Thank you for visiting my blog!  As the Head of a school serving a unique population of learners, I am pleased to have a space to offer opinions, feedback and reflections on language-based learning differences and the field of education.  While many of my thoughts may directly relate to what goes on within the walls of Lawrence School, I hope many of my topics can be appreciated by a wider audience.

I welcome you to this space and hope you will join me in fulfilling the Lawrence School mission to teach students who have distinct learning styles, ignite their potential, and inspire academic and social success.

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Old Surroundings Reveal New Feelings Of Strength, Lessons Learned

You have brains in your head.                       Who goes to dine must take the feast
You have feet in your shoes.                           Or find the banquet mean;
You can steer yourself                                      The table is not laid without
Any direction you choose.                               Until it is laid within.

~Dr. Suess                                                           ~Emily Dickinson 

The sinking feeling was just under the surface as I sat in class during my second day of a two-week fellowship at Columbia University, Teacher’s College.

I was back in the classroom, sitting at a desk for the first time since 1980. There I was with 18 other heads of independent schools from all over the globe, classmates and Fellows at the Klingenstein Center for Independent School Leadership, class of 2015.

The professor had just handed out a form and asked us to take 15 minutes to write our own philosophy of education ­– in response to readings by Michel de Montaigne and John Dewey, both of whom I had read before and both of whom I had read again in preparation for this class – and hand it in!

Immediately, I felt an eruption in my chest and brain; my skin flushed, and my mouth got dry. I felt my heart rate increase, and my palms started to sweat. I was back in the fifth grade taking a vocabulary and spelling test! Back then, I either knew most of the words but couldn’t remember how to spell them, or my handwriting was so bad my teacher would mark me down because she couldn’t read the letters.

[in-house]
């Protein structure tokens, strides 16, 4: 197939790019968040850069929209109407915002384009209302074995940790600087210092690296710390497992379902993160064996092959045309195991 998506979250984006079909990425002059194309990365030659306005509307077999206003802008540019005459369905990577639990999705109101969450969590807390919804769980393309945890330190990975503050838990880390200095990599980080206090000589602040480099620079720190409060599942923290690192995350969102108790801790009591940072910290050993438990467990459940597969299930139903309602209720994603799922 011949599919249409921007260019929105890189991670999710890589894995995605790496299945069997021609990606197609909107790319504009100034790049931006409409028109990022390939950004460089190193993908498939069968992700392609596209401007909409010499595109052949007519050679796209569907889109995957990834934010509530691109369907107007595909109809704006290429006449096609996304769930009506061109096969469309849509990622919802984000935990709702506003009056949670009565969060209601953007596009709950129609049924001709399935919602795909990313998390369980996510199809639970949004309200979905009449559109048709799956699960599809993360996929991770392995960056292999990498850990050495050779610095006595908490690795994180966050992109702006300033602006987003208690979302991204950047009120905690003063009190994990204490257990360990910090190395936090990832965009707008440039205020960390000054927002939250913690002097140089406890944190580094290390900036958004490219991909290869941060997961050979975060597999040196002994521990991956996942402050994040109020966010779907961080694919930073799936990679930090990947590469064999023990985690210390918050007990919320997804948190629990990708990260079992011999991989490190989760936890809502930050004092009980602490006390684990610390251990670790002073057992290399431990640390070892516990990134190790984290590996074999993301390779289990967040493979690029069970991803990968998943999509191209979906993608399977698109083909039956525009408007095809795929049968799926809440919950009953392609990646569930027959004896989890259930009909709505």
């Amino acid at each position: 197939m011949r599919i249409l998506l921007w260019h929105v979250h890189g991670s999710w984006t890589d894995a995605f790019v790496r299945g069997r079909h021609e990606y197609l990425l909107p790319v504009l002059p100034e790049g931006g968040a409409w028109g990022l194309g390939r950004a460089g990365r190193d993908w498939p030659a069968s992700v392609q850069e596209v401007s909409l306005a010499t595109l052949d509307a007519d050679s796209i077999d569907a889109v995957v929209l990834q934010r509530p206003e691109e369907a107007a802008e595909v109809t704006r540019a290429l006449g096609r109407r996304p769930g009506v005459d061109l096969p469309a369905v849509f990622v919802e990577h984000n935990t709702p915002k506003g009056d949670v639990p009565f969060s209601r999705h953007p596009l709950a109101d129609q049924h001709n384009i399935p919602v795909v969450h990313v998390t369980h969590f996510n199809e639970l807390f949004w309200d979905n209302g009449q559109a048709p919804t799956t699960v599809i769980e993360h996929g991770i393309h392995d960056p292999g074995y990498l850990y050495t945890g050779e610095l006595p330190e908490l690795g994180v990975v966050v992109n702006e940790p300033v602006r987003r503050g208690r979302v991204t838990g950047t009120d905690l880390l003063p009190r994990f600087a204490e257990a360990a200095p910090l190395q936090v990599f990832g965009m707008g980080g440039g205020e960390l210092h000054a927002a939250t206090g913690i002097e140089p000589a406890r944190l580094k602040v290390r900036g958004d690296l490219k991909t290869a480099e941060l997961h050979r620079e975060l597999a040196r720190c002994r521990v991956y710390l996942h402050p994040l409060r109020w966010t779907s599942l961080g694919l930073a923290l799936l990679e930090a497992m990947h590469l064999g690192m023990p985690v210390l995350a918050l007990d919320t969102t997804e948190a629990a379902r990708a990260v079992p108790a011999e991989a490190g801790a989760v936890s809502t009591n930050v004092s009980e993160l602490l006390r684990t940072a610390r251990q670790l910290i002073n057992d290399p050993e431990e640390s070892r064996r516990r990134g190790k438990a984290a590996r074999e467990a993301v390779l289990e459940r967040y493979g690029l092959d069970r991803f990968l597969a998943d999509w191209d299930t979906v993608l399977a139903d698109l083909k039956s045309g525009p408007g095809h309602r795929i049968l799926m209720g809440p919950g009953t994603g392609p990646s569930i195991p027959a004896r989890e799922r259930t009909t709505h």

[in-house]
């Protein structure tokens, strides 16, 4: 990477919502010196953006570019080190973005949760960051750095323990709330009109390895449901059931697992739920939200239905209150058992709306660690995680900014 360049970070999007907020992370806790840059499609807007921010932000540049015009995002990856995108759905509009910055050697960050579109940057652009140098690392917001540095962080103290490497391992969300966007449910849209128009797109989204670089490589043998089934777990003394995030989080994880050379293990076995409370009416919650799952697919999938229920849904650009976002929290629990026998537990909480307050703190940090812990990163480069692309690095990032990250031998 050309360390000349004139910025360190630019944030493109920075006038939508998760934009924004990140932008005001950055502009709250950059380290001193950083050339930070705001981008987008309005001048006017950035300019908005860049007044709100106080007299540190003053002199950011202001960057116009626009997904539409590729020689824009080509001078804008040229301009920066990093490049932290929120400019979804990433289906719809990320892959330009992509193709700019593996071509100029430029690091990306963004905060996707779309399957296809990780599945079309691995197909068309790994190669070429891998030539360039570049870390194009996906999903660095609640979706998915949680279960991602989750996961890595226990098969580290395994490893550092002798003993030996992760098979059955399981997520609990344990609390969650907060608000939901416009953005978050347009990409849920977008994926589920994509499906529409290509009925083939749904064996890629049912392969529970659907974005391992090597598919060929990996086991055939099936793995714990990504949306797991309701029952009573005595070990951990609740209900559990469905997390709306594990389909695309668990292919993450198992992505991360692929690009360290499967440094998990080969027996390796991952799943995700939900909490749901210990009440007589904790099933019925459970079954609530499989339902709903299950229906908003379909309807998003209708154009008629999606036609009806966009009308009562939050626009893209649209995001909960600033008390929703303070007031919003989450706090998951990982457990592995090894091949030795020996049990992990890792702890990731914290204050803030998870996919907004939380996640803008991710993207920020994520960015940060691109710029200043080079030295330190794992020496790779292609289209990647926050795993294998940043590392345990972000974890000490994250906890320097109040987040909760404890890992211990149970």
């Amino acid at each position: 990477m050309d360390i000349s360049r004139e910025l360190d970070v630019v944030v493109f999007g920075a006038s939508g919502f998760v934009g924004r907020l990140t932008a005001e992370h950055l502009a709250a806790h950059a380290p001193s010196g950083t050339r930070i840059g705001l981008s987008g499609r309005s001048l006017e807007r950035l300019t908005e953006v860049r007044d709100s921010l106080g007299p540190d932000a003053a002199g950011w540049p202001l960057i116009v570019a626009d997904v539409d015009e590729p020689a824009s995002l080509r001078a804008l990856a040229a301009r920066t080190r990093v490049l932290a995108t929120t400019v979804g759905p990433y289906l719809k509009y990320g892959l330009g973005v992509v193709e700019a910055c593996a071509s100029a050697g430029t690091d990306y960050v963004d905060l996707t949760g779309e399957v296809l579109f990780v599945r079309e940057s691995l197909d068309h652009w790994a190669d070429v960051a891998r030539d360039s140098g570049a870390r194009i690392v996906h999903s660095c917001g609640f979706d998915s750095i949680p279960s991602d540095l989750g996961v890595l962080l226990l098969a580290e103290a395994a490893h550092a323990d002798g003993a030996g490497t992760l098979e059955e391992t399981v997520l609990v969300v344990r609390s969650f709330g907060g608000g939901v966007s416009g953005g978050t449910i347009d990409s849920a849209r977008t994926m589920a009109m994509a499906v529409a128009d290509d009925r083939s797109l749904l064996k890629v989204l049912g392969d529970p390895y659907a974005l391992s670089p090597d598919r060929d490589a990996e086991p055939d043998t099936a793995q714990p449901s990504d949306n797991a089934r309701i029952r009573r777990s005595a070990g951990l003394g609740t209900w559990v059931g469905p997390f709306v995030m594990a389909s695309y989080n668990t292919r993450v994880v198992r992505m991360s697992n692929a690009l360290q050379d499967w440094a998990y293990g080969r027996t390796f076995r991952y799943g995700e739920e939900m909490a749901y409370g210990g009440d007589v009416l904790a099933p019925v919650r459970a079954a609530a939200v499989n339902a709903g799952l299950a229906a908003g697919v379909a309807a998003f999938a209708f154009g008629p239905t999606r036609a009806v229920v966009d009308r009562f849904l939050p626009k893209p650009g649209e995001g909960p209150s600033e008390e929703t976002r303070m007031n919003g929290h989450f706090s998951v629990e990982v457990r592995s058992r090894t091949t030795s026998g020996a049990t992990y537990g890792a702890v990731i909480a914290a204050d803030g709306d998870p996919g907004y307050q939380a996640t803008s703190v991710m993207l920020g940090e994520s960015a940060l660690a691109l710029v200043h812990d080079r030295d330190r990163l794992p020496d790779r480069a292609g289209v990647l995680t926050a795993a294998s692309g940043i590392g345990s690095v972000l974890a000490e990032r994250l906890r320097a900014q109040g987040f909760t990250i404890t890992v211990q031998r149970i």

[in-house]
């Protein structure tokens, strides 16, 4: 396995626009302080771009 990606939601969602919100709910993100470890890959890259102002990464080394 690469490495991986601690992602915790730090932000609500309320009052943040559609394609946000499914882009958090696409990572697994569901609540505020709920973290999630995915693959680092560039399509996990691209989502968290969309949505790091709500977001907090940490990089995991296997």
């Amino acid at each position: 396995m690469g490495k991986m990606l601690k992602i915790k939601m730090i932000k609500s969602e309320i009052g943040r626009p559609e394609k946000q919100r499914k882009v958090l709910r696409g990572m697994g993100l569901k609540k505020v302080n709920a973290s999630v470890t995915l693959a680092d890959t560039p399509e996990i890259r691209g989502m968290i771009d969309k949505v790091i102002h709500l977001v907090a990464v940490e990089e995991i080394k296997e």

My old nemeses – shame, fear, anxiety – jumped out of my skin and sat in front of me glaring and accusing: “Your handwriting is so bad, he won’t even read it” and “Your spelling will shock the professor; he will think you must be stupid.”

The feelings of shame and vulnerability never completely go away for me even though I can hide them fairly effectively; even from myself most of the time. And I have learned over the years from many other successful adults with learning differences like dyslexia and ADHD, that they, too, experience these moments of shame and embarrassment over feelings and experiences buried deep in the past; notwithstanding the many years and outward examples of achievement and success that may now bury them.

Quickly though, I reminded myself that I was no longer a child. I had indeed earned my place at this table of learning, and in this class among colleagues in independent school leadership. I have people who love me in my life, people who respect me in my profession, and many students and parents who know me as an experienced and successful head of school.

Yes, my handwriting is indeed sloppy, but my thinking is not. And while spelling continues to elude me, I have worked hard over many years to acquire and use a broad and deep vocabulary. Yes, I get help from others; and yes, I use technology that assists me in presenting my ideas legibly and spelled correctly. I access resources that help me use and align strengths so that most of the time my challenges and weaknesses can be rendered largely irrelevant.

Thankfully, the moment passed quickly. I am an adult.

I can exercise control over these situations and I have a context and a history to help me stay in the saddle even when the horse stumbles and I feel like I’m going to hit the dirt.

The vulnerability I felt in that moment was a great reminder of what so many of our children and students feel when they realize that other kids can do easily what they cannot, despite their hard work and best efforts. This not only robs them of confidence in their abilities, but also security in school.